Gender, educational attainment, and the impact of parental migration on children left behind
Estimation of the causal effect of parental migration on children's educational attainment is complicated by the fact that migrants and non-migrants are likely to differ in unobservable ways that also affect children's educational outcomes. This paper suggests a novel way of addressing this selection problem by looking within the family to exploit variation in siblings' ages at the time of parental migration. The basic assumption underlying the analysis is that parental migration will have no effect on the educational outcomes of children who are at least 20 because they have already completed their educations. Their younger siblings, in contrast, may still be in school, and thus will be affected by the parental migration experience. The results point to a statistically significant positive effect of paternal U.S. migration on education for girls, suggesting that pushing a father's U.S. migration earlier in his daughter's life can lead to an increase in her educational attainment of up to 1 year relative to delaying migration until after she has turned 20. In contrast, paternal domestic migration has no statistically significant effect on educational attainment for girls or boys, suggesting that father absence does not play a major role in determining children's educational outcomes. Instead, these results suggest that the marginal dollars from U.S. migrant remittances appear to enable families to further educate their daughters. Thus, policymakers should view international migration as a potential pathway by which families raise educational attainments of girls in particular.
(This abstract was borrowed from another version of this item.)
If you experience problems downloading a file, check if you have the proper application to view it first. In case of further problems read the IDEAS help page. Note that these files are not on the IDEAS site. Please be patient as the files may be large.
As the access to this document is restricted, you may want to look for a different version under "Related research" (further below) or search for a different version of it.
Volume (Year): 25 (2012)
Issue (Month): 4 (October)
|Contact details of provider:|| Phone: +43-70-2468-8236|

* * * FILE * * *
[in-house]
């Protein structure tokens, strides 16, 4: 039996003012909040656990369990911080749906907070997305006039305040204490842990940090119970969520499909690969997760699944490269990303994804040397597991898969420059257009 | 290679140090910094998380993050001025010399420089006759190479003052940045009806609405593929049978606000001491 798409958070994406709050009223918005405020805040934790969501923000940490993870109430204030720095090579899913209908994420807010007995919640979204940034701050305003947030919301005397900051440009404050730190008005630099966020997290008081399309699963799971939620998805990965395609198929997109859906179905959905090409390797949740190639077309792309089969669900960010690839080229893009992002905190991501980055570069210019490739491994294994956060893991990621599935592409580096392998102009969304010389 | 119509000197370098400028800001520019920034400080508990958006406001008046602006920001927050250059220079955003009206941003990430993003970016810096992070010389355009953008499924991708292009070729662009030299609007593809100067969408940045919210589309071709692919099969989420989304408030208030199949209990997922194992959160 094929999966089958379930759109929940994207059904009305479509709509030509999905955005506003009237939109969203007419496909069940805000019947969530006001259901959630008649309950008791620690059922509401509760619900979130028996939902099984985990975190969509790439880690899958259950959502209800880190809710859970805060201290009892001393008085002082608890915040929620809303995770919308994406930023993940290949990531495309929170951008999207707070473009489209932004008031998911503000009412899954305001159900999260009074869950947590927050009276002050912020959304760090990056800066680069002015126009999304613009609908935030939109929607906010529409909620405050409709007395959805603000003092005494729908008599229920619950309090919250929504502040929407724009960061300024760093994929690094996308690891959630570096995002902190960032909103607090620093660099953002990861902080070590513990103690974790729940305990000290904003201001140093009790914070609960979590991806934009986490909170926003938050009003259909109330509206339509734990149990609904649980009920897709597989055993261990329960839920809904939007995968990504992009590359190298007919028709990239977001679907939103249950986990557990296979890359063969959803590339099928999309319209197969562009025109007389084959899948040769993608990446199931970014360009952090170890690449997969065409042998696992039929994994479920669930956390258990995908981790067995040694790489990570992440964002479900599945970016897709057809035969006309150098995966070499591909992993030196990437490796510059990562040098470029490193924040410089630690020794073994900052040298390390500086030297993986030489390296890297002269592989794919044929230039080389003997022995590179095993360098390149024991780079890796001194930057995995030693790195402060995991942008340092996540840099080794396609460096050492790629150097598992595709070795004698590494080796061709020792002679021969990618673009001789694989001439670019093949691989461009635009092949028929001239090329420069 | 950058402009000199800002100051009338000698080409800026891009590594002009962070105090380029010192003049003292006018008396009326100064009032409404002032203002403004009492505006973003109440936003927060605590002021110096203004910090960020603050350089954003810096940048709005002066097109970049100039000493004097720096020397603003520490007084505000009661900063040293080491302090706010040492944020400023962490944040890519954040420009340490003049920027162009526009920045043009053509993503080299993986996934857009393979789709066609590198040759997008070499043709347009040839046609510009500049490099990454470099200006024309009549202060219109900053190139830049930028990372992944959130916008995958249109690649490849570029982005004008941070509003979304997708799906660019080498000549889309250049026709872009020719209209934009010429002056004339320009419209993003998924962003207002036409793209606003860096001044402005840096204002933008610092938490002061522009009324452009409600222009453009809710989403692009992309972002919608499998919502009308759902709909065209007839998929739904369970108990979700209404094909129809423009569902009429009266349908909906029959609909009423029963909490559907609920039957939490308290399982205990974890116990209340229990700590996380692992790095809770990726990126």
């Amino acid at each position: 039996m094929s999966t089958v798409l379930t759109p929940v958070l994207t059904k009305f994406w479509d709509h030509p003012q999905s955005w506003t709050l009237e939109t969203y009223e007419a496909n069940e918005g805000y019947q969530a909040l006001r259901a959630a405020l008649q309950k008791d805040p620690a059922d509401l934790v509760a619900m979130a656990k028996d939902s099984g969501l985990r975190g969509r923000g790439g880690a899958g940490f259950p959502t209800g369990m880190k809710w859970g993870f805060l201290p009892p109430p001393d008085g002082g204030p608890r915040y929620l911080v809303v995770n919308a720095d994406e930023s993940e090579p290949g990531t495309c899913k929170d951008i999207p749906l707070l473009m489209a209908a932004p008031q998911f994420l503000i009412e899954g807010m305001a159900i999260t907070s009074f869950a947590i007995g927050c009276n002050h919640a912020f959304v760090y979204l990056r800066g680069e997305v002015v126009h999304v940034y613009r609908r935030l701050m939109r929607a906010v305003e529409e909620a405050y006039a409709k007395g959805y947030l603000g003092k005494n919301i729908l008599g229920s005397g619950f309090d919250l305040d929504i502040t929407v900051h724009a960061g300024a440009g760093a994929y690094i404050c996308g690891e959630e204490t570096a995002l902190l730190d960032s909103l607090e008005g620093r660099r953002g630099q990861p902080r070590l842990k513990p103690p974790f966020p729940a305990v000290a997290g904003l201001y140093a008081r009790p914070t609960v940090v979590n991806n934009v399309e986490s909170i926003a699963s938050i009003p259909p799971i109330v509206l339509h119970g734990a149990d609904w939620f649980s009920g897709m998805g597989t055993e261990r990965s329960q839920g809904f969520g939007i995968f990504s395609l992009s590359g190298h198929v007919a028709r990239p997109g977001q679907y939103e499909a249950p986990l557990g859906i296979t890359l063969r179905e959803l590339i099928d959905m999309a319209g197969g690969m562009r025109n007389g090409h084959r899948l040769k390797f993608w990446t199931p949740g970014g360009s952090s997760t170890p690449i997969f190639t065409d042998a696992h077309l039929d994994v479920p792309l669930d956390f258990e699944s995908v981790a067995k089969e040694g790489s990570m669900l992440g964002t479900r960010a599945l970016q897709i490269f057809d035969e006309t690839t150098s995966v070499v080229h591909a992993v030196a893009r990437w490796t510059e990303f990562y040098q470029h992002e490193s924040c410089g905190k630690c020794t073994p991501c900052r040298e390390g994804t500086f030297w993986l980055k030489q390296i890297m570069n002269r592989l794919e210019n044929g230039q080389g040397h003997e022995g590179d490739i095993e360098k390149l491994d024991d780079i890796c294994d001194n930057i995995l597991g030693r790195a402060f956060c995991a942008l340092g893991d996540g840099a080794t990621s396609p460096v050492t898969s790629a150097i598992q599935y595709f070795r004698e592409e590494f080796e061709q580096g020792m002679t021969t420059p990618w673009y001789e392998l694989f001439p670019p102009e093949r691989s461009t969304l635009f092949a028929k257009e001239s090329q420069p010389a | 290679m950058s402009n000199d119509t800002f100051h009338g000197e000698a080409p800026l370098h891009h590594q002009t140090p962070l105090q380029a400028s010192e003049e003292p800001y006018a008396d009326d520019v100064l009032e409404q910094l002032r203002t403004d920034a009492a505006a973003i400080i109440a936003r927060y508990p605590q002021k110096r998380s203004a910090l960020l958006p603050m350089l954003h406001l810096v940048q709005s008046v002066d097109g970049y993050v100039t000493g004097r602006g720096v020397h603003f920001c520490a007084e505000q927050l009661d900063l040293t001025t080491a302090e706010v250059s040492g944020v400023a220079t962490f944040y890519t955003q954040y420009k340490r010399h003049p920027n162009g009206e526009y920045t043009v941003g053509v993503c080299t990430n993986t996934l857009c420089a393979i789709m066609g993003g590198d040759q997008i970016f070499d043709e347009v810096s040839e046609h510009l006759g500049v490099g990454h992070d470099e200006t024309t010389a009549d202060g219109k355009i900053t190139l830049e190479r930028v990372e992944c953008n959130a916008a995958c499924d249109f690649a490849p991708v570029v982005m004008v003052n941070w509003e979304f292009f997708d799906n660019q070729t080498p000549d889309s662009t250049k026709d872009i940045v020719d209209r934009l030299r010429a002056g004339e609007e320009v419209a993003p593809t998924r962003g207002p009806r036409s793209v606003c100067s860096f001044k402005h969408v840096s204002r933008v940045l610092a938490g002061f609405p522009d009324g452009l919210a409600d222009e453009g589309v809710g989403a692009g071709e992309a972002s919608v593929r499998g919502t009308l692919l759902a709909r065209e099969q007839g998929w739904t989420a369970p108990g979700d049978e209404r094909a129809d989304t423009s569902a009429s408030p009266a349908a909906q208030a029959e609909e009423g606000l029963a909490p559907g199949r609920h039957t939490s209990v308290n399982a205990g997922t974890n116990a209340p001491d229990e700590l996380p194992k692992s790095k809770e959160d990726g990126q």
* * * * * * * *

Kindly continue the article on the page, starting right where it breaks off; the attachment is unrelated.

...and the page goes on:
Web page: http://link.springer.de/link/service/journals/00148/index.htm
More information through EDIRC
|Order Information:||Web: http://link.springer.de/orders.htm|
References listed on IDEAS
Please report citation or reference errors to , or , if you are the registered author of the cited work, log in to your RePEc Author Service profile, click on "citations" and make appropriate adjustments.:
- Jeffrey R Kling & Jeffrey B Liebman & Lawrence F Katz, 2007.
"Experimental Analysis of Neighborhood Effects,"
Econometric Society, vol. 75(1), pages 83-119, 01.
- Dean Yang, 2006.
"International Migration, Remittances, and Household Investment: Evidence from Philippine Migrants' Exchange Rate Shocks,"
NBER Working Papers
12325, National Bureau of Economic Research, Inc.
- Dean Yang, 2008. "International Migration, Remittances and Household Investment: Evidence from Philippine Migrants' Exchange Rate Shocks," Economic Journal, Royal Economic Society, vol. 118(528), pages 591-630, 04.
- Kathryn Anderson & Antje Kroeger, 2011. "Remittances and Children's Capabilities: New Evidence from Kyrgyzstan, 2005-2008," CASE Network Studies and Analyses 430, CASE-Center for Social and Economic Research.
- McKenzie, David & Rapoport, Hillel, 2006.
"Can migration reduce educational attainment ? Evidence from Mexico,"
Policy Research Working Paper Series
3952, The World Bank.
- David McKenzie & Hillel Rapoport, 2011. "Can migration reduce educational attainment? Evidence from Mexico," Journal of Population Economics, Springer, vol. 24(4), pages 1331-1358, October.
- Kevin Lang & Jay L. Zagorsky, 2001. "Does Growing up with a Parent Absent Really Hurt?," Journal of Human Resources, University of Wisconsin Press, vol. 36(2), pages 253-273.